Barry Croft Jr., left, and Adam Fox

This combo of images provided by the Kent County Jail in Michigan shows Barry Croft Jr., left, and Adam Fox, both convicted Tuesday, August 23, 2022 for their role in the 2020 plot against Gov. Gretchen Whitmer. (Photo: Courtesy of Kent County Sheriff's Office)

Conviction of Whitmer Kidnap Plotters Called Win in Battle Against Far-Right Extremists

One progressive leader in the state called the verdicts "a good start in our ongoing battle against right-wing extremist political violence, but it is just that: a start."

Progressives in Michigan on Tuesday heralded the conviction of two men over their part in the 2020 plot to kidnap Gov. Gretchen Whitmer, calling the guilty verdicts a welcome beginning in terms of holding far-right extremists to account for political violence.

Adam Fox and Barry Croft Jr. were both convicted by a jury Tuesday for the foiled plot to kidnap Whitmer that included plans to blow up a bridge. The two men were also convicted of weapons charges that stemmed from the violent scheme.

According to the Associated Press:

It was the second trial for the pair after a jury in April couldn't reach a unanimous verdict after five days. Two other men were acquitted and two more pleaded guilty and testified for prosecutors.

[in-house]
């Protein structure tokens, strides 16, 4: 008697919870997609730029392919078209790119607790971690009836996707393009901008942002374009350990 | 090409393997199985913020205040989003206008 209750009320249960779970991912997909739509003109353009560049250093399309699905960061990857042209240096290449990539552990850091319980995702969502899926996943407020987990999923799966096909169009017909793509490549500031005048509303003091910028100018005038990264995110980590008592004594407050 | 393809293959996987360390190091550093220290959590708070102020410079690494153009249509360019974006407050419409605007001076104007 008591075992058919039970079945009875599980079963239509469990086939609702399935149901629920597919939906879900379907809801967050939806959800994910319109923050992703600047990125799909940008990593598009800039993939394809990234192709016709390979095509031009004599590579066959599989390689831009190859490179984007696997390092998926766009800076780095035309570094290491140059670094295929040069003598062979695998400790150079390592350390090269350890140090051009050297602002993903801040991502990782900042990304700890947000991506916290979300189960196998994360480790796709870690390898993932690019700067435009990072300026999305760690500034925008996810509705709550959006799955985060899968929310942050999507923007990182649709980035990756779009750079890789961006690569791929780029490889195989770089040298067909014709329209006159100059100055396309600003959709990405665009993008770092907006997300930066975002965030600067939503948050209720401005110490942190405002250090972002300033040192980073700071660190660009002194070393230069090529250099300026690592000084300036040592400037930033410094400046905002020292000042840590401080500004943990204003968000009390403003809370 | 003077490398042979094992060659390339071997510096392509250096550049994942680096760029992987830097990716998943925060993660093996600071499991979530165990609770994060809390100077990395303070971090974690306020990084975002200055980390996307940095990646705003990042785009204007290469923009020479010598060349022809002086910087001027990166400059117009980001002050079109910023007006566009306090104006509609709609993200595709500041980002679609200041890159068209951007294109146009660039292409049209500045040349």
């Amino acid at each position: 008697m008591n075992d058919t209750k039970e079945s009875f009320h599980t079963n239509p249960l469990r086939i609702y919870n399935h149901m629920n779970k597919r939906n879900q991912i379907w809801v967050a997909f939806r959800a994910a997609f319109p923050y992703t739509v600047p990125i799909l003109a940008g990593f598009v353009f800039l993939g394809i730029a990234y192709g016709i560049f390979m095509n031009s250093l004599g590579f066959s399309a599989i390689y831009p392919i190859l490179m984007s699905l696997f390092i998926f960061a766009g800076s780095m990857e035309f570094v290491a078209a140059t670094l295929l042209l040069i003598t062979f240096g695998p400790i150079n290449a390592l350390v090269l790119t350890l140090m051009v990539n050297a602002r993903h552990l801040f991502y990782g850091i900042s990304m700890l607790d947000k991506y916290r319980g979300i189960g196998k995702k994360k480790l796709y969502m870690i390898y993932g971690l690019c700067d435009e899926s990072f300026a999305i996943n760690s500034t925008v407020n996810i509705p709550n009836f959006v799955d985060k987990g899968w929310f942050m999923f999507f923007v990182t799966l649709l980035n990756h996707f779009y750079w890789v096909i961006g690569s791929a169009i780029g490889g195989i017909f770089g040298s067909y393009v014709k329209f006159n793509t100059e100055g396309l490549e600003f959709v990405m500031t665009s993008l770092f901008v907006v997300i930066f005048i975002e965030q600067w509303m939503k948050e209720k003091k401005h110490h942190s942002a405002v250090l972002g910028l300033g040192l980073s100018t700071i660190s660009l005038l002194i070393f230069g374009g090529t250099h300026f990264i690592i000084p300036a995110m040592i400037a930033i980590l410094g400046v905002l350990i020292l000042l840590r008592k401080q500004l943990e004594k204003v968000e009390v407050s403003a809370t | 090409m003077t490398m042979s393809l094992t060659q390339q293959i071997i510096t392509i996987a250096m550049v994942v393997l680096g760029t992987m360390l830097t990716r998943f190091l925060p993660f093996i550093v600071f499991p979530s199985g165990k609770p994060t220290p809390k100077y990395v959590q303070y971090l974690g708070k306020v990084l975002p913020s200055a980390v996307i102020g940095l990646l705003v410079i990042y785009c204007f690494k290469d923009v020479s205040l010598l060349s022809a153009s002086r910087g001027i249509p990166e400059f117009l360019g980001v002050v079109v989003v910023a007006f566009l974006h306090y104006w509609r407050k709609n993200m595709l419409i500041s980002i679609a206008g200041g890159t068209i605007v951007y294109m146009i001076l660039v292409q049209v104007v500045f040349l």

The result was a big win for the U.S. Justice Department following the shocking mixed outcome last spring.

Lonnie Scott, executive director of Progress Michigan, said the verdicts against Fox and Croft represent "a good start in our ongoing battle against right-wing extremist political violence, but it is just that: a start."

In his closing argument of the trial on Monday, prosecutor Nils Kessler said the two "wanted to set off a second American Civil War and the second American Revolution" by kidnapping Whitmer, a Democrat who they viewed as a political enemy.

In a statement, Gov. Whitmer welcomed the outcome.

"Today's verdicts prove that violence and threats have no place in our politics and those who seek to divide us will be held accountable," Whitmer said.

While such violent efforts "will not succeed," she added, "we must also take a hard look at the status of our politics. Plots against public officials and threats to the FBI are a disturbing extension of radicalized domestic terrorism that festers in our nation, threatening the very foundation of our republic."

Scott said the verdict does not erase how deep the far-right threat runs in Michigan and within the Republican Party.

"The political environment that resulted in this plot has not changed in the years since it was hatched," he said. "We must examine how the Michigan Republican Party continues to not only cozy up to right-wing militias and extremists, but also welcomes extremists and conspiracy theorists into the leadership of their party and nominates them as candidates to lead our state."

"We must hold Republicans accountable for their hate-inspiring messaging and continue to root out the right-wing extremism poisoning our state before it leads to more extremist violence," Scott added. "In short, today justice was served, but the work continues."

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